Tiffany Cabán, a 31-year-old public defender, saw the evaporation of an almost 1,100-vote lead over Melinda Katz, the Queens borough president. Katz had the backing of unions and local political leaders, while Cabán received support from prominent members of Congress.
Katz pulls ahead of Cabán after paper-ballot count in Queens DA primary
The Democratic primary for district attorney in Queens, a race that drew nationwide attention, was thrown deep into uncertainty Wednesday after a count of roughly 6,000 paper ballots flipped the primary-night result.
Katz is ahead by 20 votes, 34,898 to 34,878, according to lawyers representing her. Jerry H. Goldfeder, a veteran election lawyer representing Cabán, agreed that Katz was now ahead by 20 votes. The close margin will automatically trigger a recount.
Goldfeder said he intended to challenge a decision to invalidate 2,000 affidavit ballots just before the count. The Board of Elections would not release any information until the election results were certified but confirmed that there would be a recount.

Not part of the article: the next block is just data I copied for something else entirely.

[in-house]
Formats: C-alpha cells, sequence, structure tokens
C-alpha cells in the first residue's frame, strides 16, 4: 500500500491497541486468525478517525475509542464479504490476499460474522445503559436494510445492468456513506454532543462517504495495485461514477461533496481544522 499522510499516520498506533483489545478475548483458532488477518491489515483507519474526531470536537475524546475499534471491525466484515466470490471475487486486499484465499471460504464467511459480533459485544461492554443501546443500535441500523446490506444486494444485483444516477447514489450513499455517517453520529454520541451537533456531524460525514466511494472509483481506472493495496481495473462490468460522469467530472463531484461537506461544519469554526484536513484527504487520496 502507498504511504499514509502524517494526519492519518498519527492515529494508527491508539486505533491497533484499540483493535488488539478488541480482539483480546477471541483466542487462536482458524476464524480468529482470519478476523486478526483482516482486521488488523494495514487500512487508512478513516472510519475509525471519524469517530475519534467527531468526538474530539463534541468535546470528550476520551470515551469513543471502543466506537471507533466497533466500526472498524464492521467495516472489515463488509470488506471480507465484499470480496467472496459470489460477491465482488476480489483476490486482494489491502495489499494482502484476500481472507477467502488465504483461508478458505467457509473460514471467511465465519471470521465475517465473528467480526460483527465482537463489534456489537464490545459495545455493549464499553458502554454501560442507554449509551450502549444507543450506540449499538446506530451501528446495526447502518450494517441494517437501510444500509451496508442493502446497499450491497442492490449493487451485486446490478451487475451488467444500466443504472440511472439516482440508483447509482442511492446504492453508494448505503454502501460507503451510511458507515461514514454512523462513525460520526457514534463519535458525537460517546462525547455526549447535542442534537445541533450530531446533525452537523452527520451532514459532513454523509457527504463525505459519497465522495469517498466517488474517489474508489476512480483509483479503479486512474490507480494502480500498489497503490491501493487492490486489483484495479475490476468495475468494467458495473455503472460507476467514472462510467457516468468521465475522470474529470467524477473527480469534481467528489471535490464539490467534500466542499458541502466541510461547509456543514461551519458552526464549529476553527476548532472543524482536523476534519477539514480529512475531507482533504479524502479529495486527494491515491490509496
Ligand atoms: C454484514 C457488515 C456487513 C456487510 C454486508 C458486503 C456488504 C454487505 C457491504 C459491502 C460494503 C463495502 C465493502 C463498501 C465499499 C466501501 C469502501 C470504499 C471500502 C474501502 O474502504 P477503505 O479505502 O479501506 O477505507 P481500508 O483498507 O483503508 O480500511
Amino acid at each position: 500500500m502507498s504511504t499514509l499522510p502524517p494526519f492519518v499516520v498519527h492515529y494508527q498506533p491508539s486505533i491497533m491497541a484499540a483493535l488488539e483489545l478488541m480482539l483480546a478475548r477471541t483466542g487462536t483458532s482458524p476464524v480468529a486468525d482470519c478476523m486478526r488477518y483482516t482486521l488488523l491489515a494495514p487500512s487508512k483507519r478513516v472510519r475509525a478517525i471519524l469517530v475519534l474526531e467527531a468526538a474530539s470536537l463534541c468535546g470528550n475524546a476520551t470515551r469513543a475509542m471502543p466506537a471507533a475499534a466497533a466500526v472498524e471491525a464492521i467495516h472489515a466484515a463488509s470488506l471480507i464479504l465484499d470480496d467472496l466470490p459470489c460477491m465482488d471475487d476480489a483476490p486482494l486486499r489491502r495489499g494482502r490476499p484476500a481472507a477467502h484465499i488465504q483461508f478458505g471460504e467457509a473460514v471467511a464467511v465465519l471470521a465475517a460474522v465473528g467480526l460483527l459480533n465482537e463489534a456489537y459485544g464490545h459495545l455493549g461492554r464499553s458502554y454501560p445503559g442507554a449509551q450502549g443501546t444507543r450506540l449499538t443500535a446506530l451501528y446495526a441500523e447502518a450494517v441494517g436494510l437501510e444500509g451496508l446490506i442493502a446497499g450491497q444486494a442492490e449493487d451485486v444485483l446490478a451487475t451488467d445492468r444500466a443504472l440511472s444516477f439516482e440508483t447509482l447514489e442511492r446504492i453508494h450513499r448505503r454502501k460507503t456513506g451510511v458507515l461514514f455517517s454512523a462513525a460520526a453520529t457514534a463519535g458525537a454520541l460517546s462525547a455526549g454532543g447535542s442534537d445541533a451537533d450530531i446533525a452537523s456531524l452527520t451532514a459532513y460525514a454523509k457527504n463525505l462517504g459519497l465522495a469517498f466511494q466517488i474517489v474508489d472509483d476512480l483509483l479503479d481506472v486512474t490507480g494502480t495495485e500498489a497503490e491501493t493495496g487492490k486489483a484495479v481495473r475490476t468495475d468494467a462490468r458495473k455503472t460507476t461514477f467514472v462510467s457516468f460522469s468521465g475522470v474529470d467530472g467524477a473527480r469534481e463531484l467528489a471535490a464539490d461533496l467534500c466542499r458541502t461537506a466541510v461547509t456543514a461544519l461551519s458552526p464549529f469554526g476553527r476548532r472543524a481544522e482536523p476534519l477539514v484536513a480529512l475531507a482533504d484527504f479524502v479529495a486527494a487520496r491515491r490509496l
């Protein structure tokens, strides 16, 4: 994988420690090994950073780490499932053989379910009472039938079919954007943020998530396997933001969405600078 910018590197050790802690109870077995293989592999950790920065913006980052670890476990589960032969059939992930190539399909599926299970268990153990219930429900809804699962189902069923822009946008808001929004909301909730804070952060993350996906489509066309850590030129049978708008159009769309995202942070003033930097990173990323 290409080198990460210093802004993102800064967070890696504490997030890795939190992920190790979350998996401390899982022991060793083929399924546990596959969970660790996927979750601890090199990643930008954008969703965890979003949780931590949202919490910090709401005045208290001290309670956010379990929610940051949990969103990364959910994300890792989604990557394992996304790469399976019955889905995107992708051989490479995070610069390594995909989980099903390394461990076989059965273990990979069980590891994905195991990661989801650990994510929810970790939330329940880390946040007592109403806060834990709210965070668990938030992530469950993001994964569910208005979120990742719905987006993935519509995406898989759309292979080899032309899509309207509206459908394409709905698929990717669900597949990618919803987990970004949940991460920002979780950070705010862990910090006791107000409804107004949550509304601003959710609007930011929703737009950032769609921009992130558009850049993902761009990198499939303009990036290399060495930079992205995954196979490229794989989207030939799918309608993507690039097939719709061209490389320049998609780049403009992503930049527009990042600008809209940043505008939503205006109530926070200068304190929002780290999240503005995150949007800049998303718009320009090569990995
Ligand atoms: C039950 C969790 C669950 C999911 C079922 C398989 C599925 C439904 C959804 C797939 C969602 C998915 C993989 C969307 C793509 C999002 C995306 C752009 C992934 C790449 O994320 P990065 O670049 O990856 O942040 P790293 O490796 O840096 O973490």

Cabán, a first-time candidate, had drawn celebrity support and a wealth of out-of-state donations after running a campaign that was seen as an extension of other criminal justice reformers who have won top prosecutor jobs in places like Boston and Philadelphia. Those prosecutors, Larry Krasner, in Philadelphia, and Rachael Rollins, in Boston, both endorsed her.
Cabán had also picked up endorsements from Rep. Alexandria Ocasio-Cortez of New York — the two campaigned together two days before the election — and Sens. Elizabeth Warren of Massachusetts and Bernie Sanders of Vermont, who are both running for president.
If Katz’s slim lead holds up, it would be a victory for the traditional power bases that typically dictate election results in Queens; traditionally, party leaders back the Democratic incumbent or an anointed successor. The last contested Democratic primary occurred in 1955. No Republican has been elected to the office since Dana Wallace’s win in 1920.
This article originally appeared in The New York Times.
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